Layout Indaba 2015: the Bombo stool is “the most copied style merchandise in the planet,” in accordance to its designer Stefano Giovannoni.
“In China there are much more than one,000 companies copying the Bombo stool,” the Italian designer told the audience at the Style Indaba conference in Cape Town this afternoon. “It is a big problem.”
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Giovannoni designed the stool in 1998 for Italian brand Magis and it was an fast success. Featuring a distinctive swivelling, bulbous, injection-moulded plastic seat mounted on an adjustable column that sits atop a chromed-steel base, the product can be located in bars and cafes about the world.
Milan-based Giovannoni revealed that Magis only asked him to layout a stool simply because they had a supply of pistons – the gasoline-filled, shock-absorbing products employed in the stools’ column – that they had no use for.
“It came about by a really lucky situation since the business had in storage one thousand pistons – the pistons that move up and down,” he stated. “They asked me not because they had a vision of the solution but just to use these pistons that they had in storage.”
Giovannoni claimed the item accounted for a signifiant proportion of the brand’s revenue. “The firm, Magis, was actually manufactured by the Bombo,” he said. “The turnover of Magis was for 10 years made far more than 50 per cent by this item.”
The designer mentioned that despite years of legal action, the copying of the stool continued. “The copies value about thirty euros in China, while the authentic charges 365 euros,” he explained. “For ten many years the revenue have been developing and expanding. We attempted to develop numerous legal actions but soon after some time a volume the size of this theatre total of Bombo has been destroyed in countries like Australia. But there were too several organizations copying and it was not possible to cease it.”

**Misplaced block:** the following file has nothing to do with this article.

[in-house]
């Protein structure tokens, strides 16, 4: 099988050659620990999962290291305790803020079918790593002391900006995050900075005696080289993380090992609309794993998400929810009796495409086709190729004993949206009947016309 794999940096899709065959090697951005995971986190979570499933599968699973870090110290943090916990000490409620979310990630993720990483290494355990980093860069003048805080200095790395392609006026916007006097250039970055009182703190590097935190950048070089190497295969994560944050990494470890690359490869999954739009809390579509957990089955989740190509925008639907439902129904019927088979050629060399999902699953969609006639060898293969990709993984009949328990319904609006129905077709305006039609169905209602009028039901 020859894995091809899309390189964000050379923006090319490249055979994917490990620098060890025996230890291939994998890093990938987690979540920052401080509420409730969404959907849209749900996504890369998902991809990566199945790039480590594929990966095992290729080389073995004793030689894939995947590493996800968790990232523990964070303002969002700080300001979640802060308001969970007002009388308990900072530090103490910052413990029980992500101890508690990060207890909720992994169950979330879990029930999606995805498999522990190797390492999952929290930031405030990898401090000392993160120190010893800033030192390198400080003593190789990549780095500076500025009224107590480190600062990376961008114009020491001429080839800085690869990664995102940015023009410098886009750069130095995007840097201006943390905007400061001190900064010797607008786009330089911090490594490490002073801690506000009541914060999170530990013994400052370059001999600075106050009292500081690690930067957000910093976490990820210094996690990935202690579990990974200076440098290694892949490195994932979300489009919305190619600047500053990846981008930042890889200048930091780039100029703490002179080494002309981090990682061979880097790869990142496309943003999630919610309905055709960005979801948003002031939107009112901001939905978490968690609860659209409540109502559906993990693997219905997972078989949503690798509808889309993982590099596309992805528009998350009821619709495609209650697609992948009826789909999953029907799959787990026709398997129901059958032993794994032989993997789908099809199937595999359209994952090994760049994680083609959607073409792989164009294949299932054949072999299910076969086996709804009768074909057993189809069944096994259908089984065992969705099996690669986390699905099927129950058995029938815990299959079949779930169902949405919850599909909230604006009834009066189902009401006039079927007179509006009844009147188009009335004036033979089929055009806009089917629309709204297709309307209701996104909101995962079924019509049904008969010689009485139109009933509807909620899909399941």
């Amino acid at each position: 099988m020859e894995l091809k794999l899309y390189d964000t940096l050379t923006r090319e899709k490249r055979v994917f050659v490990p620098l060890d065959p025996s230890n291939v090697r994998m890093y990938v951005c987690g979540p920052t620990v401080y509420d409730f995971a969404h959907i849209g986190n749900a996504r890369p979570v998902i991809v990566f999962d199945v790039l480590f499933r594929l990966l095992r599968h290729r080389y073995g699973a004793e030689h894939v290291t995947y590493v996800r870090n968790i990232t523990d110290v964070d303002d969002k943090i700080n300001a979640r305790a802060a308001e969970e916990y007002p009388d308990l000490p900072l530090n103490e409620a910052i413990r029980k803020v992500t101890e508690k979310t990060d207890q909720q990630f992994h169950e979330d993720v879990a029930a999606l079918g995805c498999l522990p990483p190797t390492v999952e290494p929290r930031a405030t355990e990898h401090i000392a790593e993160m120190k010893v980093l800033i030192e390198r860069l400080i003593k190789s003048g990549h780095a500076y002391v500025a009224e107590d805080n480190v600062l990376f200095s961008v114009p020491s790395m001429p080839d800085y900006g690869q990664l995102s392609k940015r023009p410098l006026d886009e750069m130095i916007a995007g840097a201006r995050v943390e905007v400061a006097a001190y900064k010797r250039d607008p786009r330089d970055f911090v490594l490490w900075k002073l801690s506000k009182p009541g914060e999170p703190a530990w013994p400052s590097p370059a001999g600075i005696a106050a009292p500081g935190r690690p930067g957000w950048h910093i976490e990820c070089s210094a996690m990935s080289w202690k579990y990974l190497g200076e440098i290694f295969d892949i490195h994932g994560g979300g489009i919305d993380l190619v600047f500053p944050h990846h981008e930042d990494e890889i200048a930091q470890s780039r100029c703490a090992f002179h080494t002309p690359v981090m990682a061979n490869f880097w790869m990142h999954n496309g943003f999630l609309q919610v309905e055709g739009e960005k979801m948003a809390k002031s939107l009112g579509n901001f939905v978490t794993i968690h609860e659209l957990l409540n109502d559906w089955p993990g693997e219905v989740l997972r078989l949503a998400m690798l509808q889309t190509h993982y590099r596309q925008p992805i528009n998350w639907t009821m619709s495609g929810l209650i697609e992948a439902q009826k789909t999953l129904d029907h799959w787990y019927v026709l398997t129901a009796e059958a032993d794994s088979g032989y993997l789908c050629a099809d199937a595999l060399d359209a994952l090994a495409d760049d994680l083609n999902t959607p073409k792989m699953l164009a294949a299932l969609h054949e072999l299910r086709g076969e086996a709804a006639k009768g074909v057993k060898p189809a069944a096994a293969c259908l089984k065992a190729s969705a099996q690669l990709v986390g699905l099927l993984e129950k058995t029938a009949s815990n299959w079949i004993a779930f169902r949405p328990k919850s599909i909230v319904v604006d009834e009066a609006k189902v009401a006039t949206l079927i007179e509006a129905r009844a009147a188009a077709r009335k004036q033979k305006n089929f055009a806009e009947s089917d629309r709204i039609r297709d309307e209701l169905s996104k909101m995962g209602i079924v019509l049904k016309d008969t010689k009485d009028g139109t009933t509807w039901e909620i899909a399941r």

He had even spotted Bombo copies on his way to give his Design Indaba lecture, he mentioned: “I have noticed some copies on the stands outdoors the door!”
Giovannoni runs his own studio in Milan, but initially educated as an architect and designer at Florence University in the 1970s.
He went on to grow to be one of the founding members of the Italian Bolidismo group of the 1980s – a cluster of designers that mixed elements of American Futurism, 1930s architectural styles and comic-book graphics. He also founded the King Kong studio with fellow Italian designer Guido Venturini in the exact same decade.
He is very best acknowledged as an industrial designer – largely due to his function for Italian design and style brand Alessi, like the Girotondo collection of metal household appliances made with Venturini, the Mami tablewear variety and the transparent plastic Family Follows Fiction add-ons.
He also produced the Il Bagno Alessi bathroom fittings range in 2002, made by Laufen, and the Panda Alessi Fiat car, which debuted in 2003.
The Style Indaba conference runs until Friday 27 February at the Cape Town Global Convention Centre.